The 71-year quest in search of the highest mountain is adventurous and engrossing.
Could there be anything more intriguing than the fact that Mount Everest, the world’s tallest mountain, earned its name much before it was actually located? Credit goes to the imperialist expansionist ideology, led by the known thruster of such approach in Viceroy Lord Curzon, which sought to see the highest mountain within the borders of the British Empire. Unlocking the door to the elusive mountain also aligned with the British geopolitical strategy of thwarting the Russians designs in Tibet, presumably aimed at undermining its influence in Central Asia. In this light, closed borders of Nepal and Tibet proved no deterrent in laying claim on the most prized landscape.
Named in 1850 but first attempt to climb the peak made 70 years later, in 1921, the hunt for the tallest mountain on the Tibetan-Nepalese border offers a breathtaking story loaded with twists and travails in exploration, adventure, and diplomacy. Known for his inter-cultural writings, Craig Storti builds an engrossing narrative that justifies creation of an institutional base, in the form of the Great Trigonometrical Survey of India in 1802, which became the pivot that helped map country’s geographical resources, established the British dominance in mountaineering, and had led to cementing the colonial hegemony. With the highest mountain being the coveted trophy, breaking all barriers in its hunt were legitimized.
Breaking the closed borders with Nepal and Tibet were the first barrier to be politically negotiated with resolute Nepalese and stubborn Tibetans, both of whom loathed the colonialists for their dubious intentions. Political maneuverings worked in the case of Nepal, however, for ignoring Lord Curzon the Tibetans paid a heavy price – 3,000 of whom were killed in the ensuing confrontation at Guru in 1904, south of Gyantse. Intense Russophobia, bolstered by rumors and manipulated intelligence, had triggered the bloody invasion. Not embarrassed that they discovered a total of three Russian-made rifles in Lhasa in the process, the permission to conduct exploration and map-making activities in the hunt for Mount Everest was nevertheless ensured.
The Hunt for Mount Everest is more than just an adventure story in the quest of an elusive mountain. It is a multidimensional reading of history that is laced with sub-plots on political gamble, diplomatic bungling, geopolitical supremacy, scientific rigor, and genuine bravery. As much an act of laying claim on a dramatic natural landscape, the bullying of the natives was to warn the others in the region of the consequences of conspiring with the Russians. While the Tibetan misadventure by Colonel Francis Younghusband had made him persona non grata inside the government, his defiant daredevilry had earned reassurance from King Edward who approved all that the young officer had done, making him a hero to mountaineers. Such dubious double standards were to become the hallmark of imperial rule.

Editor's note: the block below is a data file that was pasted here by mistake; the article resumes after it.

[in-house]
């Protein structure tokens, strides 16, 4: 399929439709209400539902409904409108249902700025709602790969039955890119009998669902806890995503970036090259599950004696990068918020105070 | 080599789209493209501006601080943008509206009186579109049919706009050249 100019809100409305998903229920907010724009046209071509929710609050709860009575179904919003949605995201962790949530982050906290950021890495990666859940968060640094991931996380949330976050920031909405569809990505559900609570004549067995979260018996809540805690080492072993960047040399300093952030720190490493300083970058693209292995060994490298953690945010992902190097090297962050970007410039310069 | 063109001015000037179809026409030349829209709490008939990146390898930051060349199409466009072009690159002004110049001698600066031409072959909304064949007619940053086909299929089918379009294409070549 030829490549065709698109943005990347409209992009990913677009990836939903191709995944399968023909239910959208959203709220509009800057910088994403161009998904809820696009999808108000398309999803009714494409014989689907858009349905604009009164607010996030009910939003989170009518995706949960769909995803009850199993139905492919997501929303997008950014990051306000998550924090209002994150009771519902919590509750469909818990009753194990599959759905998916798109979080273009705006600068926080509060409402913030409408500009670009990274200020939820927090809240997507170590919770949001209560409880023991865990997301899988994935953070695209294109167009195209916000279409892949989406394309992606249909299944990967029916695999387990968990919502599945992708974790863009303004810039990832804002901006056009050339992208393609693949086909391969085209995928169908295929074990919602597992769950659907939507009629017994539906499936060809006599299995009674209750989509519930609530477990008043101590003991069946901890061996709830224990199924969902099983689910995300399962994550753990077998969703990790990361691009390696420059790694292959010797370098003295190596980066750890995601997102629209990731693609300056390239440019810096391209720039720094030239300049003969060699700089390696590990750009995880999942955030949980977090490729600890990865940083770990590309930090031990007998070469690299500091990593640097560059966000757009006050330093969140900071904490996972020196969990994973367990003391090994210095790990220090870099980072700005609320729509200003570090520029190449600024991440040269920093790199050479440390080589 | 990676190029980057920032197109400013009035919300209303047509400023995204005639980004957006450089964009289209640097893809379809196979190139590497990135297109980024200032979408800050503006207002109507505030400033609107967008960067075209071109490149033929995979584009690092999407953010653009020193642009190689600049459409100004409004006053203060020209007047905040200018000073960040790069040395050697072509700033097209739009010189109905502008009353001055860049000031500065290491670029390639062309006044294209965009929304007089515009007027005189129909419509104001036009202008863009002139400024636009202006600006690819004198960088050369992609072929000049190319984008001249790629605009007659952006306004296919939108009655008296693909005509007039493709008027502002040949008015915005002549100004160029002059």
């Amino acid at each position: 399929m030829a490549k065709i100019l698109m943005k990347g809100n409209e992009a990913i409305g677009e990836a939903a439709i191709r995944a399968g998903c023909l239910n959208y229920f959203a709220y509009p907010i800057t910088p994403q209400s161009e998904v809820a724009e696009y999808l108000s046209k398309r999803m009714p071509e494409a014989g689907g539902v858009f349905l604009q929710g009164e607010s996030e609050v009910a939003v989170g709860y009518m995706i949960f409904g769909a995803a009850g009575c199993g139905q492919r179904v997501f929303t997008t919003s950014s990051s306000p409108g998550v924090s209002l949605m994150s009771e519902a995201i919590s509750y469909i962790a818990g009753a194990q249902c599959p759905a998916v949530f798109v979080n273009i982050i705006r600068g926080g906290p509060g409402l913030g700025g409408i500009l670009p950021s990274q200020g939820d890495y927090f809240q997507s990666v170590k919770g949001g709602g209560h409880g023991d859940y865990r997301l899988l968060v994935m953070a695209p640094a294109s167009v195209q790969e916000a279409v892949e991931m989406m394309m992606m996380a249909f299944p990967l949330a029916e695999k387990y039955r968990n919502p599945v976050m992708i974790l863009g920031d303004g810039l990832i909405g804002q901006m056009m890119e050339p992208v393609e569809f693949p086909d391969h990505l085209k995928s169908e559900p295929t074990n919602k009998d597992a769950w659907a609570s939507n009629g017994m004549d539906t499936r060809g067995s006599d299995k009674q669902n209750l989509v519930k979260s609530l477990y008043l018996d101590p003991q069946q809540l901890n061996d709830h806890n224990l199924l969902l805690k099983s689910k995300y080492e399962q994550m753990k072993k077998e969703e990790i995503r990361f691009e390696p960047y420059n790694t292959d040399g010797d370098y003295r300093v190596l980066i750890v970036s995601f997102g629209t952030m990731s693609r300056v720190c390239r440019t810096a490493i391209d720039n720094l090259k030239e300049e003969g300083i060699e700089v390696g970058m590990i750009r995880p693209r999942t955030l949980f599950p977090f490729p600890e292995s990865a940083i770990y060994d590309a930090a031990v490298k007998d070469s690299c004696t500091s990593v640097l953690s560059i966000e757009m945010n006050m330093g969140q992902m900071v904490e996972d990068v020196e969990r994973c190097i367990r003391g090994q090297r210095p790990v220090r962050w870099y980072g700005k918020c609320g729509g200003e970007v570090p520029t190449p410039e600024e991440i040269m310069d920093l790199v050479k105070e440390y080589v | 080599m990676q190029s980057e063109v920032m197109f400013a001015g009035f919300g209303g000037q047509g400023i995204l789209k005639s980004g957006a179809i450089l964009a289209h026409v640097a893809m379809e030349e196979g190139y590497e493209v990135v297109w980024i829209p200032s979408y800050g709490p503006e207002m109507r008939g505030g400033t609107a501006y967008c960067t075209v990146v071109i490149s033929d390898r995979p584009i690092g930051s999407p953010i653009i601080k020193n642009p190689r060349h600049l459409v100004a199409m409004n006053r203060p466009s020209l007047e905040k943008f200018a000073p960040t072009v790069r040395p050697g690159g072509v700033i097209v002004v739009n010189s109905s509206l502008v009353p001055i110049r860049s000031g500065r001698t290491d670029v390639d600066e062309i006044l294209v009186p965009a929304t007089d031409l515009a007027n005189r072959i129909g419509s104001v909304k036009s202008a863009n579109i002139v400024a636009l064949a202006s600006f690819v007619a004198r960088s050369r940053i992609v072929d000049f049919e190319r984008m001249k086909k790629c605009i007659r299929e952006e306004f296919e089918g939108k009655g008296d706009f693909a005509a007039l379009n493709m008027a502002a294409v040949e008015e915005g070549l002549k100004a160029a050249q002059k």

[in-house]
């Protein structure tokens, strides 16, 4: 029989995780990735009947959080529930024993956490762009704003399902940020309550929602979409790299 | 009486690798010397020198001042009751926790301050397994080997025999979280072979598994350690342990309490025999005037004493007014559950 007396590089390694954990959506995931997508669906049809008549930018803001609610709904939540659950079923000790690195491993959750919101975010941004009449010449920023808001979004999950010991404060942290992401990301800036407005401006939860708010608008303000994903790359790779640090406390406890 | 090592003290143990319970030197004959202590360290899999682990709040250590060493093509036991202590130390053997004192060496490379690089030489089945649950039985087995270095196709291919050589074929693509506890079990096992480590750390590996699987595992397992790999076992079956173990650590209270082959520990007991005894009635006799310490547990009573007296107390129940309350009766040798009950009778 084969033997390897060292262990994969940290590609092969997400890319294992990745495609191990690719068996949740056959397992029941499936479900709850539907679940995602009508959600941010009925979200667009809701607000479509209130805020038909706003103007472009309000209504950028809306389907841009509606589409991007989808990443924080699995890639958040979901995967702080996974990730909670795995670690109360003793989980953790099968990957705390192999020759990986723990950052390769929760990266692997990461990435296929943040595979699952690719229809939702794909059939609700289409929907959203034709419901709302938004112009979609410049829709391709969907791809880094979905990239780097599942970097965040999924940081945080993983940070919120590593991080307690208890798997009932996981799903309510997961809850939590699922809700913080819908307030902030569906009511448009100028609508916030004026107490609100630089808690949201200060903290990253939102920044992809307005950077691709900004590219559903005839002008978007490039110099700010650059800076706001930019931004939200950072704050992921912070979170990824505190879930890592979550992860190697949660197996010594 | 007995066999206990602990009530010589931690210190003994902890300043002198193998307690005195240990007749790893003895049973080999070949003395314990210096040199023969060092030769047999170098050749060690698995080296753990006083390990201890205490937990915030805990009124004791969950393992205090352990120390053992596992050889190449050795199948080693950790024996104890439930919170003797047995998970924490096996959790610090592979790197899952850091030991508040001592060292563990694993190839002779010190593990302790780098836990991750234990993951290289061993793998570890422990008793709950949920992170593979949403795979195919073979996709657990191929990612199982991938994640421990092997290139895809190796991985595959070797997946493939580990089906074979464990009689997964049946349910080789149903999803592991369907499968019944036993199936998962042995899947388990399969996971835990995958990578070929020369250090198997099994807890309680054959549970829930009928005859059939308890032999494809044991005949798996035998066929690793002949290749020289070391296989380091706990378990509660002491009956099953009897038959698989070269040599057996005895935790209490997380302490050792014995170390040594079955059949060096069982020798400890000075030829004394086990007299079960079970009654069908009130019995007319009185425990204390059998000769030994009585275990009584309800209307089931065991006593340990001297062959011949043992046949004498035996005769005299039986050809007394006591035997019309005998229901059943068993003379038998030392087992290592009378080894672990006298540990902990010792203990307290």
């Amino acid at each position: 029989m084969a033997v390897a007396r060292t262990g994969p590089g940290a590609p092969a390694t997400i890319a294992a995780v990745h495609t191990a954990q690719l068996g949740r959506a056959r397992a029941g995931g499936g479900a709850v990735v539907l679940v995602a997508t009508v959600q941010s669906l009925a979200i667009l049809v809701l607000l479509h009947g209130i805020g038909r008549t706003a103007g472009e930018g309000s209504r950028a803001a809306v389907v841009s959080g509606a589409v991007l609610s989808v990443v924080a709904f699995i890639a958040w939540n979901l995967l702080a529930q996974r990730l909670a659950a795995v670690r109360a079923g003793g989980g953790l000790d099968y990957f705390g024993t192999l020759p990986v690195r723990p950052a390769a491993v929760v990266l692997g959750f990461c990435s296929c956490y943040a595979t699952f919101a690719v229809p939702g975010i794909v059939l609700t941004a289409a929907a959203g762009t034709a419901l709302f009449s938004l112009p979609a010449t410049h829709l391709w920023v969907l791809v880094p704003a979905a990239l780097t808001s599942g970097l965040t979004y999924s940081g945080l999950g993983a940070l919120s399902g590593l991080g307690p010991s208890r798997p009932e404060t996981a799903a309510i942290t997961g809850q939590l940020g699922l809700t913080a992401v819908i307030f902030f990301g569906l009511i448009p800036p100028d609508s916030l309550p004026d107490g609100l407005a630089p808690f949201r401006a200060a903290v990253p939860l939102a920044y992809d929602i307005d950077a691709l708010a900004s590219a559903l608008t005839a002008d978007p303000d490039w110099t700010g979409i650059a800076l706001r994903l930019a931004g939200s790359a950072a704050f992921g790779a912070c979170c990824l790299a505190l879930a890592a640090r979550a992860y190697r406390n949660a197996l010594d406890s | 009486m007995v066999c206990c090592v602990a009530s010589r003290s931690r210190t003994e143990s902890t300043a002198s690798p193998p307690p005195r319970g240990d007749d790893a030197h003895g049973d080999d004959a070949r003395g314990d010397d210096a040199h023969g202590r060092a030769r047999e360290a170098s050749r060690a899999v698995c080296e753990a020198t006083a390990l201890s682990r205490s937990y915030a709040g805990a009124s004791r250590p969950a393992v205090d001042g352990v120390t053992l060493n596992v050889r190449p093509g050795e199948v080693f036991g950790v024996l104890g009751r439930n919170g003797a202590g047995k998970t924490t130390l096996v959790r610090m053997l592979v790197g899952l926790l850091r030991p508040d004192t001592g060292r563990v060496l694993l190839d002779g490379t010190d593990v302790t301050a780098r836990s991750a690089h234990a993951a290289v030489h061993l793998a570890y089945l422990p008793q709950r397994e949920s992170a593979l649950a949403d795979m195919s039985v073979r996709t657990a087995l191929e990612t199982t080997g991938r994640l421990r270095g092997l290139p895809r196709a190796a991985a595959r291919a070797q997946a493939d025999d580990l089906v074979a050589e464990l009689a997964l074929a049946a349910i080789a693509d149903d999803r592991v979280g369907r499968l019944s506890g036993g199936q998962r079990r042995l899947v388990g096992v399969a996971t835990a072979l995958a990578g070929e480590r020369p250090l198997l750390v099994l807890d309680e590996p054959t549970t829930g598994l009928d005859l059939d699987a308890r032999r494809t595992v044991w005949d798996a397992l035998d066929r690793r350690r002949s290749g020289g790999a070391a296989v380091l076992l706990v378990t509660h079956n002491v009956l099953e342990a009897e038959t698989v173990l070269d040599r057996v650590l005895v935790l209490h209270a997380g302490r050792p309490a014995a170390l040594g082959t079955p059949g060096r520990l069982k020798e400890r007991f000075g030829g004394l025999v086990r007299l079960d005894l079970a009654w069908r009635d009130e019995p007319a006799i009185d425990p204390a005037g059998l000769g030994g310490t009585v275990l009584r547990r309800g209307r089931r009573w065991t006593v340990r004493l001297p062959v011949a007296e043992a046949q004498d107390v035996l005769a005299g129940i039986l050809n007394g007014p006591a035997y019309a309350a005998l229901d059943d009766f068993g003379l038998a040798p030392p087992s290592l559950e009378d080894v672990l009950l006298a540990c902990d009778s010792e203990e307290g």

In the centenary year of the first Everest expedition, Storti brings a racy narrative on the discovery and subsequent siting of the giant among mountains. Under the leadership of founder Surveyor General George Everest, with Lord Curzon and Kitchener as patron viceroys, Radanath Sickdhar, John Hennessey, and their boss Andrew Waugh deserve all acclaim for their meticulous geographical calculations in confirming the presence of the tallest peak in 1850. The Hunt for Mount Everest is an engrossing account of those 70 years that eventually led to the first ever attempt to scale the highest mountain by George Mallory and his climbing partner Sandy Irvine.
Storti has put together a fascinating account of how the mountain was found, and what went into first naming it, and then retaining the same name. The accepted norm that local name should get precedence over the one assigned by the explorers was put to test. Having made stupendous efforts in discovering and locating the highest mountain, it would have been a misfortune for the British if it would have earned a name other than Mount Everest.
The Hunt for Mount Everest leaves the reader wondering if Mallory and Irvine had been to the peak after their last appearance in cloud as they climbed past 27,500 feet on their way to the summit of Everest. While Irvine’s body was never found, Mallory’s was recovered seventy-five years later in 1999. In this centenary year, the lingering question of whether or not Tenzing Norgay and Edmund Hillary were the first to the top of Everest has resurfaced. The answer may be hard to come by, but Storti’s engrossing narrative offers a tribute to the heroic efforts of the first ever climbers who left their footprints for others to emulate. For seventy-one years ever since it was discovered, Everest had remained a mystery, metaphor and a symbol. It was in 1921 that Everest became something more than just a mountain – the highest mountain on the planet. The Hunt for Mount Everest is strongly recommended for anyone interested in the affairs of the world.
by Craig Storti
John Murray/Hachette, New Delhi
Extent: 301, Price: Rs. 699.